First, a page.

frankiec at braille.uwo.ca
Sun Nov 11 15:45:54 EST 2001
On Sun, 11 Nov 2001, Kirk Wood wrote:
> > ext3. There was a 2gb limit for ext2 at one point.
> Umm, while I can understand that someone somewhere may find 2GB a limiting
> factor for a file, why would *I* worry about this limit? If I have a
> single firle that big, I have other things to worry about.
Like what? There are lots of times when you have greater then 2gb files.
Consider the case of digital audio or digital video. It doesn't take to
long to reach this limit. Let's do a little math on pre ac3 or dts
encoded surround. I've got 6 channels of 24 bit 96khz audio. Let's say
that this is the sound track for a movie that is 2 hours in length.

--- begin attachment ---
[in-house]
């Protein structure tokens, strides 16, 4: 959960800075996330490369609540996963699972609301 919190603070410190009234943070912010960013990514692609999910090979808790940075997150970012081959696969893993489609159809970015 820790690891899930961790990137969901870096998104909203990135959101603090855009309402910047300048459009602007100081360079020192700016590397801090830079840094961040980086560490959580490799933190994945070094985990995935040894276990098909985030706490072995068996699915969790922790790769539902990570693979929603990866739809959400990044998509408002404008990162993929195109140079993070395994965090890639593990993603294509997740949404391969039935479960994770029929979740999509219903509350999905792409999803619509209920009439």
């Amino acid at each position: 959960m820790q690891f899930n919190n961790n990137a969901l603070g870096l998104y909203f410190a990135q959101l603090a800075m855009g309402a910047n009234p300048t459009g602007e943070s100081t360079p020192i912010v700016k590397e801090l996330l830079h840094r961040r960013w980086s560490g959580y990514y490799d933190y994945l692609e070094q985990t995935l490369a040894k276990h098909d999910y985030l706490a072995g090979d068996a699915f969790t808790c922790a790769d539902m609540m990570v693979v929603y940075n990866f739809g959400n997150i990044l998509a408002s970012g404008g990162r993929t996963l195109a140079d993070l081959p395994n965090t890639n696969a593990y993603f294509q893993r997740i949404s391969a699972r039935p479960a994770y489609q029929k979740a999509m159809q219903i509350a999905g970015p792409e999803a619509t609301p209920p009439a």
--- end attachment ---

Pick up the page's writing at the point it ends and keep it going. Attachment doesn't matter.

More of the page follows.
Almost all of the audio cards that support 24 bit 96k actually read and
write 32 bits. For my math I'll use 4 bytes.
(((((((4*96000)*60)*120)*6)/1024)/1024)/1024) = 15.44952392578125
So we have ourselves a nice 15.5gb file. Let's hope that we can put that
on our filesystem. Let's do some other math while were at it. How fast
do our disk or disks need to be to make this play with out drop outs?
((((4*96000)*6)/1024)/1024) = 2.197265625
With 2.2mb/sec we don't have any problems at all with disk through
put. If we want to have 48 tracks we would need only 18mb/s. Not to hard
to do by any means.
So what were you getting at?
phone: 412 761-9568
email: frankiec at dryrose.com
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